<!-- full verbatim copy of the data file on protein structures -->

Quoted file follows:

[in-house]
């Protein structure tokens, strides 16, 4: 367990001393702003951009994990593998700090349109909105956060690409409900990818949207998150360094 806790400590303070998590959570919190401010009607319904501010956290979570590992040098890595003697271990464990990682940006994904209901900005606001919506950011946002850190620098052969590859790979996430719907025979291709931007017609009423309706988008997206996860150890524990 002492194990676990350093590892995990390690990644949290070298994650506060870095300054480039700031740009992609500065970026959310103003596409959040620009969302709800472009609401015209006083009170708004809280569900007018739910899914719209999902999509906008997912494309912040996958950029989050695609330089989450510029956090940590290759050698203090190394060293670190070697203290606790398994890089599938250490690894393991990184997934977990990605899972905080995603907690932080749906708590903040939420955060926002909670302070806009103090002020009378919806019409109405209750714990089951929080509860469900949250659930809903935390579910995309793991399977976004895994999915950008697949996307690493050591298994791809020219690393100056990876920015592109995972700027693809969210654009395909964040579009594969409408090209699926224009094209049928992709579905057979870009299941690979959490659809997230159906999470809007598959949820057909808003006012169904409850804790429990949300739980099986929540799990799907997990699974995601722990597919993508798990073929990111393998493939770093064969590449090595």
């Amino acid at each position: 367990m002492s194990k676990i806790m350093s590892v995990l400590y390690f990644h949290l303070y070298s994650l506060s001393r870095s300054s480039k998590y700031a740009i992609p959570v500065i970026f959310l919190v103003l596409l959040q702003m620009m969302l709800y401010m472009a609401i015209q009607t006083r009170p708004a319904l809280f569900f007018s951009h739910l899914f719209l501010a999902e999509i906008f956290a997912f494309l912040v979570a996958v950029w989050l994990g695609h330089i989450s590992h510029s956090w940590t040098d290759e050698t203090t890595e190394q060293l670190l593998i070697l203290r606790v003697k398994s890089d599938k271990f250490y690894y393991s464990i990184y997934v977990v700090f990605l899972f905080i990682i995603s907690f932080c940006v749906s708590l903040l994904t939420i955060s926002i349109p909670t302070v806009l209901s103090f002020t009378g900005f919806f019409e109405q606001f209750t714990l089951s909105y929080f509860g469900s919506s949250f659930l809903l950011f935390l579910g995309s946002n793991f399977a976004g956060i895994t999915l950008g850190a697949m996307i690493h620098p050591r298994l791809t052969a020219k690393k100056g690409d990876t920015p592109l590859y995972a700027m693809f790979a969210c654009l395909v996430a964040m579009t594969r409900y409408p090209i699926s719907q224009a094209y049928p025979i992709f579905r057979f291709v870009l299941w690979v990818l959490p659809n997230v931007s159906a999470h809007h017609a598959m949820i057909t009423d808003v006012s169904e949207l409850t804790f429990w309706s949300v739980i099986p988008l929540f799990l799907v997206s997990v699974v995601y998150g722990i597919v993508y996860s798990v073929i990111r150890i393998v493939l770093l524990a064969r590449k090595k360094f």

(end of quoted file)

[in-house]
């Protein structure tokens, strides 16, 4: 367990001393702003951009994990593998700090349109909105956060690409409900990818949207998150360094 806790400590303070998590959570919190401010009607319904501010956290979570590992040098890595003697271990464990990682940006994904209901900005606001919506950011946002850190620098052969590859790979996430719907025979291709931007017609009423309706988008997206996860150890524990 002492194990676990350093590892995990390690990644949290070298994650506060870095300054480039700031740009992609500065970026959310103003596409959040620009969302709800472009609401015209006083009170708004809280569900007018739910899914719209999902999509906008997912494309912040996958950029989050695609330089989450510029956090940590290759050698203090190394060293670190070697203290606790398994890089599938250490690894393991990184997934977990990605899972905080995603907690932080749906708590903040939420955060926002909670302070806009103090002020009378919806019409109405209750714990089951929080509860469900949250659930809903935390579910995309793991399977976004895994999915950008697949996307690493050591298994791809020219690393100056990876920015592109995972700027693809969210654009395909964040579009594969409408090209699926224009094209049928992709579905057979870009299941690979959490659809997230159906999470809007598959949820057909808003006012169904409850804790429990949300739980099986929540799990799907997990699974995601722990597919993508798990073929990111393998493939770093064969590449090595």
């Amino acid at each position: 367990m002492s194990k676990i806790m350093s590892v995990l400590y390690f990644h949290l303070y070298s994650l506060s001393r870095s300054s480039k998590y700031a740009i992609p959570v500065i970026f959310l919190v103003l596409l959040q702003m620009m969302l709800y401010m472009a609401i015209q009607t006083r009170p708004a319904l809280f569900f007018s951009h739910l899914f719209l501010a999902e999509i906008f956290a997912f494309l912040v979570a996958v950029w989050l994990g695609h330089i989450s590992h510029s956090w940590t040098d290759e050698t203090t890595e190394q060293l670190l593998i070697l203290r606790v003697k398994s890089d599938k271990f250490y690894y393991s464990i990184y997934v977990v700090f990605l899972f905080i990682i995603s907690f932080c940006v749906s708590l903040l994904t939420i955060s926002i349109p909670t302070v806009l209901s103090f002020t009378g900005f919806f019409e109405q606001f209750t714990l089951s909105y929080f509860g469900s919506s949250f659930l809903l950011f935390l579910g995309s946002n793991f399977a976004g956060i895994t999915l950008g850190a697949m996307i690493h620098p050591r298994l791809t052969a020219k690393k100056g690409d990876t920015p592109l590859y995972a700027m693809f790979a969210c654009l395909v996430a964040m579009t594969r409900y409408p090209i699926s719907q224009a094209y049928p025979i992709f579905r057979f291709v870009l299941w690979v990818l959490p659809n997230v931007s159906a999470h809007h017609a598959m949820i057909t009423d808003v006012s169904e949207l409850t804790f429990w309706s949300v739980i099986p988008l929540f799990l799907v997206s997990v699974v995601y998150g722990i597919v993508y996860s798990v073929i990111r150890i393998v493939l770093l524990a064969r590449k090595k360094f």